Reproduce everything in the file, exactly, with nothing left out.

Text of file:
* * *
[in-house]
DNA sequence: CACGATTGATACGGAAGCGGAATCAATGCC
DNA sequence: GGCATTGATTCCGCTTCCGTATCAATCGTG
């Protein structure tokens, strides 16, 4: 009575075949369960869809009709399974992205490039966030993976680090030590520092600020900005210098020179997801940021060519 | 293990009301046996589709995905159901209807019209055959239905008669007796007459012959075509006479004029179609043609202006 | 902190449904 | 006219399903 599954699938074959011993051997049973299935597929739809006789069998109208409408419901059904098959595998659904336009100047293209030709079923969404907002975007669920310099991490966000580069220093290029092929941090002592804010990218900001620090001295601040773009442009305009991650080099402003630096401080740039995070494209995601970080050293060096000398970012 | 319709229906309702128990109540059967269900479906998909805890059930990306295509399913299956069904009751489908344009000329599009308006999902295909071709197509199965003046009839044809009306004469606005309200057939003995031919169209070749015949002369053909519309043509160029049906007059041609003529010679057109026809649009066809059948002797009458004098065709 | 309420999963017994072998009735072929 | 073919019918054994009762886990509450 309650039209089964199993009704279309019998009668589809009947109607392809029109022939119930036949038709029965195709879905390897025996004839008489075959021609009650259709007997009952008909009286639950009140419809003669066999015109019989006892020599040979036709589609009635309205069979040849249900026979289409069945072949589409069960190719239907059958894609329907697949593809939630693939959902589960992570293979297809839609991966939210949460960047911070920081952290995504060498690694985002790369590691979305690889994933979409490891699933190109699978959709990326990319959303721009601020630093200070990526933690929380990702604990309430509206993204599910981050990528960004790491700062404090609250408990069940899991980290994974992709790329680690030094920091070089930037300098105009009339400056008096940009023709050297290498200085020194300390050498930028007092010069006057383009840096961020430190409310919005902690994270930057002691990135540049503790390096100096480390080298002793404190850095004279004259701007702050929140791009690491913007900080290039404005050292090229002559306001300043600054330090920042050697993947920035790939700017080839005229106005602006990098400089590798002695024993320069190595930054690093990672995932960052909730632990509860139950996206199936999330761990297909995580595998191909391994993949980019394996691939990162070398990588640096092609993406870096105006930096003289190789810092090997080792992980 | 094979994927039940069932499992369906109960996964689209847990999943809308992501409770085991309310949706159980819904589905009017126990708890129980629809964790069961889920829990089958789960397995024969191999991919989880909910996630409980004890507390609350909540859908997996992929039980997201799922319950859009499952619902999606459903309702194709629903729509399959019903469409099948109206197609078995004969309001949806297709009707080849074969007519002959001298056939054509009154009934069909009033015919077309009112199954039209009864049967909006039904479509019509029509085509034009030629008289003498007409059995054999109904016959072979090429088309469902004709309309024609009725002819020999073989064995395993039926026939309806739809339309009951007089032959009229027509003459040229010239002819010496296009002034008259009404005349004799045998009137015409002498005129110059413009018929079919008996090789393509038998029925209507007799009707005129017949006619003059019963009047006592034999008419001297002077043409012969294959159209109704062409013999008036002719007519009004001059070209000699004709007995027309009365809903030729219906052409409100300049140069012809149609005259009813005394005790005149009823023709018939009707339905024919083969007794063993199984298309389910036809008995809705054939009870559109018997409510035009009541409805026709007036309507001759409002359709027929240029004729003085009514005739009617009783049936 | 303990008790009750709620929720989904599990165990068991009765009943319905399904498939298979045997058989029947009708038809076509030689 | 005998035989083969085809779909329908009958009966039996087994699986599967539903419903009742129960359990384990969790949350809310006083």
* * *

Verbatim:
[in-house]
DNA sequence: CACGATTGATACGGAAGCGGAATCAATGCC
DNA sequence: GGCATTGATTCCGCTTCCGTATCAATCGTG
């Protein structure tokens, strides 16, 4: 009575075949369960869809009709399974992205490039966030993976680090030590520092600020900005210098020179997801940021060519 | 293990009301046996589709995905159901209807019209055959239905008669007796007459012959075509006479004029179609043609202006 | 902190449904 | 006219399903 599954699938074959011993051997049973299935597929739809006789069998109208409408419901059904098959595998659904336009100047293209030709079923969404907002975007669920310099991490966000580069220093290029092929941090002592804010990218900001620090001295601040773009442009305009991650080099402003630096401080740039995070494209995601970080050293060096000398970012 | 319709229906309702128990109540059967269900479906998909805890059930990306295509399913299956069904009751489908344009000329599009308006999902295909071709197509199965003046009839044809009306004469606005309200057939003995031919169209070749015949002369053909519309043509160029049906007059041609003529010679057109026809649009066809059948002797009458004098065709 | 309420999963017994072998009735072929 | 073919019918054994009762886990509450 309650039209089964199993009704279309019998009668589809009947109607392809029109022939119930036949038709029965195709879905390897025996004839008489075959021609009650259709007997009952008909009286639950009140419809003669066999015109019989006892020599040979036709589609009635309205069979040849249900026979289409069945072949589409069960190719239907059958894609329907697949593809939630693939959902589960992570293979297809839609991966939210949460960047911070920081952290995504060498690694985002790369590691979305690889994933979409490891699933190109699978959709990326990319959303721009601020630093200070990526933690929380990702604990309430509206993204599910981050990528960004790491700062404090609250408990069940899991980290994974992709790329680690030094920091070089930037300098105009009339400056008096940009023709050297290498200085020194300390050498930028007092010069006057383009840096961020430190409310919005902690994270930057002691990135540049503790390096100096480390080298002793404190850095004279004259701007702050929140791009690491913007900080290039404005050292090229002559306001300043600054330090920042050697993947920035790939700017080839005229106005602006990098400089590798002695024993320069190595930054690093990672995932960052909730632990509860139950996206199936999330761990297909995580595998191909391994993949980019394996691939990162070398990588640096092609993406870096105006930096003289190789810092090997080792992980 | 094979994927039940069932499992369906109960996964689209847990999943809308992501409770085991309310949706159980819904589905009017126990708890129980629809964790069961889920829990089958789960397995024969191999991919989880909910996630409980004890507390609350909540859908997996992929039980997201799922319950859009499952619902999606459903309702194709629903729509399959019903469409099948109206197609078995004969309001949806297709009707080849074969007519002959001298056939054509009154009934069909009033015919077309009112199954039209009864049967909006039904479509019509029509085509034009030629008289003498007409059995054999109904016959072979090429088309469902004709309309024609009725002819020999073989064995395993039926026939309806739809339309009951007089032959009229027509003459040229010239002819010496296009002034008259009404005349004799045998009137015409002498005129110059413009018929079919008996090789393509038998029925209507007799009707005129017949006619003059019963009047006592034999008419001297002077043409012969294959159209109704062409013999008036002719007519009004001059070209000699004709007995027309009365809903030729219906052409409100300049140069012809149609005259009813005394005790005149009823023709018939009707339905024919083969007794063993199984298309389910036809008995809705054939009870559109018997409510035009009541409805026709007036309507001759409002359709027929240029004729003085009514005739009617009783049936 | 303990008790009750709620929720989904599990165990068991009765009943319905399904498939298979045997058989029947009708038809076509030689 | 005998035989083969085809779909329908009958009966039996087994699986599967539903419903009742129960359990384990969790949350809310006083």